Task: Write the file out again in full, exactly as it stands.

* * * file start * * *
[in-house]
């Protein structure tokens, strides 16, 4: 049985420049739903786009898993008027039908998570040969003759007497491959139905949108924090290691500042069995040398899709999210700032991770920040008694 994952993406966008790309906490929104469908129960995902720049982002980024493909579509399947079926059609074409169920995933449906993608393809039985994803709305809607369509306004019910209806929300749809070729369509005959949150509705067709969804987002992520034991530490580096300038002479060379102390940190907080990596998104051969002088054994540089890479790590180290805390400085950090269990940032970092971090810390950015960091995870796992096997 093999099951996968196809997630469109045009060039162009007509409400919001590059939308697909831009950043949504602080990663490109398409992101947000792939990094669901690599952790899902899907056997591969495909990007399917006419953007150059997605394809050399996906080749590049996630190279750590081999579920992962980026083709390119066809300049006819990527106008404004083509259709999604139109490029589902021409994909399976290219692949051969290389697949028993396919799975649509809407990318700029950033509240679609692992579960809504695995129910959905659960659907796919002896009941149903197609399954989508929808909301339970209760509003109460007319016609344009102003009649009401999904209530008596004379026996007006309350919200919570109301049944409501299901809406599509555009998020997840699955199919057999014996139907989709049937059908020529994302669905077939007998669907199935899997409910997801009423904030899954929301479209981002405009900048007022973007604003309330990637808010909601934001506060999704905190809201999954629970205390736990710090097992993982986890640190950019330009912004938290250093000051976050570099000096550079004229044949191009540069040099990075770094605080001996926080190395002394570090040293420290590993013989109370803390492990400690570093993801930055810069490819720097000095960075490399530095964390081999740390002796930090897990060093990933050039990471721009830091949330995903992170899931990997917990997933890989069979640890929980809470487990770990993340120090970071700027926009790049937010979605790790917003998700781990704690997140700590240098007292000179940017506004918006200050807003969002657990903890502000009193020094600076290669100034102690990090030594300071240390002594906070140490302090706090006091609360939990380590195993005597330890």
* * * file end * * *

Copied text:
[in-house]
């Protein structure tokens, strides 16, 4: 049985420049739903786009898993008027039908998570040969003759007497491959139905949108924090290691500042069995040398899709999210700032991770920040008694 994952993406966008790309906490929104469908129960995902720049982002980024493909579509399947079926059609074409169920995933449906993608393809039985994803709305809607369509306004019910209806929300749809070729369509005959949150509705067709969804987002992520034991530490580096300038002479060379102390940190907080990596998104051969002088054994540089890479790590180290805390400085950090269990940032970092971090810390950015960091995870796992096997 093999099951996968196809997630469109045009060039162009007509409400919001590059939308697909831009950043949504602080990663490109398409992101947000792939990094669901690599952790899902899907056997591969495909990007399917006419953007150059997605394809050399996906080749590049996630190279750590081999579920992962980026083709390119066809300049006819990527106008404004083509259709999604139109490029589902021409994909399976290219692949051969290389697949028993396919799975649509809407990318700029950033509240679609692992579960809504695995129910959905659960659907796919002896009941149903197609399954989508929808909301339970209760509003109460007319016609344009102003009649009401999904209530008596004379026996007006309350919200919570109301049944409501299901809406599509555009998020997840699955199919057999014996139907989709049937059908020529994302669905077939007998669907199935899997409910997801009423904030899954929301479209981002405009900048007022973007604003309330990637808010909601934001506060999704905190809201999954629970205390736990710090097992993982986890640190950019330009912004938290250093000051976050570099000096550079004229044949191009540069040099990075770094605080001996926080190395002394570090040293420290590993013989109370803390492990400690570093993801930055810069490819720097000095960075490399530095964390081999740390002796930090897990060093990933050039990471721009830091949330995903992170899931990997917990997933890989069979640890929980809470487990770990993340120090970071700027926009790049937010979605790790917003998700781990704690997140700590240098007292000179940017506004918006200050807003969002657990903890502000009193020094600076290669100034102690990090030594300071240390002594906070140490302090706090006091609360939990380590195993005597330890």